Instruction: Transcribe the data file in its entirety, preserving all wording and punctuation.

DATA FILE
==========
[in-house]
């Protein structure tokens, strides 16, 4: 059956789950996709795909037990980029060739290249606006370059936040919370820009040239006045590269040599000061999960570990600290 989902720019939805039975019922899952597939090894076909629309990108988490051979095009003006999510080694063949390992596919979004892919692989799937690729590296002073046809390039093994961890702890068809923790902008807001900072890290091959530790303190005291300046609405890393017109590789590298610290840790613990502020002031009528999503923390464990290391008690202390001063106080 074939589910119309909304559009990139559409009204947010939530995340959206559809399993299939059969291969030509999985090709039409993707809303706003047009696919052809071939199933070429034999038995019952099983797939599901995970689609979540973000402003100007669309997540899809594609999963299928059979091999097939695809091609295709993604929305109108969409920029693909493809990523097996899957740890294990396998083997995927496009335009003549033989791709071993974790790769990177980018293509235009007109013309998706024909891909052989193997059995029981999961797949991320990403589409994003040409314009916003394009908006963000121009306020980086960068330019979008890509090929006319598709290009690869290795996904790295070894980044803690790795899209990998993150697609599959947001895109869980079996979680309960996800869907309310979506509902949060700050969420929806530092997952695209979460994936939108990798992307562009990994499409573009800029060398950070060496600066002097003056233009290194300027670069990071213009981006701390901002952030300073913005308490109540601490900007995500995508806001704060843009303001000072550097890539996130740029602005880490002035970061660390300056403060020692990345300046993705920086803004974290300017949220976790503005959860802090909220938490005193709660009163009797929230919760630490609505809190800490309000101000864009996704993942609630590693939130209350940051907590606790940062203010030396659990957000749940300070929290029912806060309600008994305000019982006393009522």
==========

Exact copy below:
[in-house]
């Protein structure tokens, strides 16, 4: 059956789950996709795909037990980029060739290249606006370059936040919370820009040239006045590269040599000061999960570990600290 989902720019939805039975019922899952597939090894076909629309990108988490051979095009003006999510080694063949390992596919979004892919692989799937690729590296002073046809390039093994961890702890068809923790902008807001900072890290091959530790303190005291300046609405890393017109590789590298610290840790613990502020002031009528999503923390464990290391008690202390001063106080 074939589910119309909304559009990139559409009204947010939530995340959206559809399993299939059969291969030509999985090709039409993707809303706003047009696919052809071939199933070429034999038995019952099983797939599901995970689609979540973000402003100007669309997540899809594609999963299928059979091999097939695809091609295709993604929305109108969409920029693909493809990523097996899957740890294990396998083997995927496009335009003549033989791709071993974790790769990177980018293509235009007109013309998706024909891909052989193997059995029981999961797949991320990403589409994003040409314009916003394009908006963000121009306020980086960068330019979008890509090929006319598709290009690869290795996904790295070894980044803690790795899209990998993150697609599959947001895109869980079996979680309960996800869907309310979506509902949060700050969420929806530092997952695209979460994936939108990798992307562009990994499409573009800029060398950070060496600066002097003056233009290194300027670069990071213009981006701390901002952030300073913005308490109540601490900007995500995508806001704060843009303001000072550097890539996130740029602005880490002035970061660390300056403060020692990345300046993705920086803004974290300017949220976790503005959860802090909220938490005193709660009163009797929230919760630490609505809190800490309000101000864009996704993942609630590693939130209350940051907590606790940062203010030396659990957000749940300070929290029912806060309600008994305000019982006393009522």